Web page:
See Lane Moore, Texas Just Did Something Huge for Lesbians That No Other State Has Done, Cosmopolitan, October 7, 2015.

Special thanks to Brian Cohan (Attorney at Law, Law Offices of Brian J. Cohan, P.C.) for bringing this article to my attention. 

October 8, 2015 in Current Affairs, Current Events, Intestate Succession, New Cases | Permalink | Comments (0)

Tuesday, October 6, 2015

Kentucky Supreme Court Rules Against Nursing Home Arbitration Agreement

GavelMandatory arbitration agreements are a hot topic in all areas of contract law but few areas excite as much vitriol as agreements signed as part of admittance to a nursing home. In three Kentucky cases, nursing homes were seeking to compel arbitration over tort actions by family members of residents. However, the families fought back ultimately asking the Kentucky Supreme Court to invalidate the agreements.

In Extendicare Homes, Inc. v. Whisman, the court held that a constitutional right to a jury trial cannot be waived by a holder of a general power of attorney. The court recognized that there was language in the power of attorney forms which could have authorized the agents to agree to arbitration but that express and unambiguous language must be used to grant the power. Going forward, this could be a big win for nursing home residents who will have somewhat easier access to juries in order to recover from negligence.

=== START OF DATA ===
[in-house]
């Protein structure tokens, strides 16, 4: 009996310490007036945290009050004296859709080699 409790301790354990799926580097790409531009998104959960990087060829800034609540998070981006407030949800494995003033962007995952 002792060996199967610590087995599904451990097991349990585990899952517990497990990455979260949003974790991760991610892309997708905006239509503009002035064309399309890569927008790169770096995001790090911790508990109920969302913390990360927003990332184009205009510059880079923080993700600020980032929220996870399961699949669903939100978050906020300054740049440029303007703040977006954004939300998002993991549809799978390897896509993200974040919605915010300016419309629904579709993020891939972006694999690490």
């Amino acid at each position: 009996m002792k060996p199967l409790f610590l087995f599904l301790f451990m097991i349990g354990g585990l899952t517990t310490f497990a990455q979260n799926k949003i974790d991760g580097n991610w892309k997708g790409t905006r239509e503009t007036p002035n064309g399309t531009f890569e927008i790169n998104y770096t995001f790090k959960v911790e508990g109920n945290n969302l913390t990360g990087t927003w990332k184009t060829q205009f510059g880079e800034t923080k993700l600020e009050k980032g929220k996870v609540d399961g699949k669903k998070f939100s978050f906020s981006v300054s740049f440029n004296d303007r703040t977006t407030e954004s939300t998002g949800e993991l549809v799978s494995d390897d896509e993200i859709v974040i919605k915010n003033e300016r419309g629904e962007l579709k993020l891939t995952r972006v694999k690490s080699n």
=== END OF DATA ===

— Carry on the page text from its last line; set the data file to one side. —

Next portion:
See Liz Kramer, Kentucky Supreme Court compares giving up jury trial to giving up parental rights; refuses to enforce arbitration, Lexology, September 28, 2015.

October 6, 2015 in Elder Law, New Cases | Permalink | Comments (0)